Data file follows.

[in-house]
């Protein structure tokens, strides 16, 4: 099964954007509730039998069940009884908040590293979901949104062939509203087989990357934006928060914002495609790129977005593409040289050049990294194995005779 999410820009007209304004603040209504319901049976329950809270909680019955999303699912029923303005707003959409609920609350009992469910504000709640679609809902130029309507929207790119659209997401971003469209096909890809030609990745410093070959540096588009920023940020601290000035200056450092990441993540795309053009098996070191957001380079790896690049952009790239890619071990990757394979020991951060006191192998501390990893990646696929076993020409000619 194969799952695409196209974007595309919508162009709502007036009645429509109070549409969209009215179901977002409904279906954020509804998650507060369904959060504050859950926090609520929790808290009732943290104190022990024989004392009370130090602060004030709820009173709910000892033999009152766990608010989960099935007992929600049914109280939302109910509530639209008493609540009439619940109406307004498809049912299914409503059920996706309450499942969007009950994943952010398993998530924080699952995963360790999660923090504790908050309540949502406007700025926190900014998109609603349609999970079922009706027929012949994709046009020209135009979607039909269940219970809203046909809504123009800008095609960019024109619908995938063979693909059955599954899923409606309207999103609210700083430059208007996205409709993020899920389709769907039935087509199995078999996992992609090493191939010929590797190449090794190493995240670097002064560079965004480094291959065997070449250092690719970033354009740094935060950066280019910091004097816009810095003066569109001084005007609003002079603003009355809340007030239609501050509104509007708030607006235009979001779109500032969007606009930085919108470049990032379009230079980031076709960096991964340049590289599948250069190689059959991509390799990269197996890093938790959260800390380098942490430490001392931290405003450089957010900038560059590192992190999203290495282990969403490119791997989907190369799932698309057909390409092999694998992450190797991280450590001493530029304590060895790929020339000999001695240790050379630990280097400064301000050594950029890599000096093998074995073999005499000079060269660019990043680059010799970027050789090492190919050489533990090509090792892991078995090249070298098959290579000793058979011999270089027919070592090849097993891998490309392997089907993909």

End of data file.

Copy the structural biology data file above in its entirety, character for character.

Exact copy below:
[in-house]
């Protein structure tokens, strides 16, 4: 099964954007509730039998069940009884908040590293979901949104062939509203087989990357934006928060914002495609790129977005593409040289050049990294194995005779 999410820009007209304004603040209504319901049976329950809270909680019955999303699912029923303005707003959409609920609350009992469910504000709640679609809902130029309507929207790119659209997401971003469209096909890809030609990745410093070959540096588009920023940020601290000035200056450092990441993540795309053009098996070191957001380079790896690049952009790239890619071990990757394979020991951060006191192998501390990893990646696929076993020409000619 194969799952695409196209974007595309919508162009709502007036009645429509109070549409969209009215179901977002409904279906954020509804998650507060369904959060504050859950926090609520929790808290009732943290104190022990024989004392009370130090602060004030709820009173709910000892033999009152766990608010989960099935007992929600049914109280939302109910509530639209008493609540009439619940109406307004498809049912299914409503059920996706309450499942969007009950994943952010398993998530924080699952995963360790999660923090504790908050309540949502406007700025926190900014998109609603349609999970079922009706027929012949994709046009020209135009979607039909269940219970809203046909809504123009800008095609960019024109619908995938063979693909059955599954899923409606309207999103609210700083430059208007996205409709993020899920389709769907039935087509199995078999996992992609090493191939010929590797190449090794190493995240670097002064560079965004480094291959065997070449250092690719970033354009740094935060950066280019910091004097816009810095003066569109001084005007609003002079603003009355809340007030239609501050509104509007708030607006235009979001779109500032969007606009930085919108470049990032379009230079980031076709960096991964340049590289599948250069190689059959991509390799990269197996890093938790959260800390380098942490430490001392931290405003450089957010900038560059590192992190999203290495282990969403490119791997989907190369799932698309057909390409092999694998992450190797991280450590001493530029304590060895790929020339000999001695240790050379630990280097400064301000050594950029890599000096093998074995073999005499000079060269660019990043680059010799970027050789090492190919050489533990090509090792892991078995090249070298098959290579000793058979011999270089027919070592090849097993891998490309392997089907993909």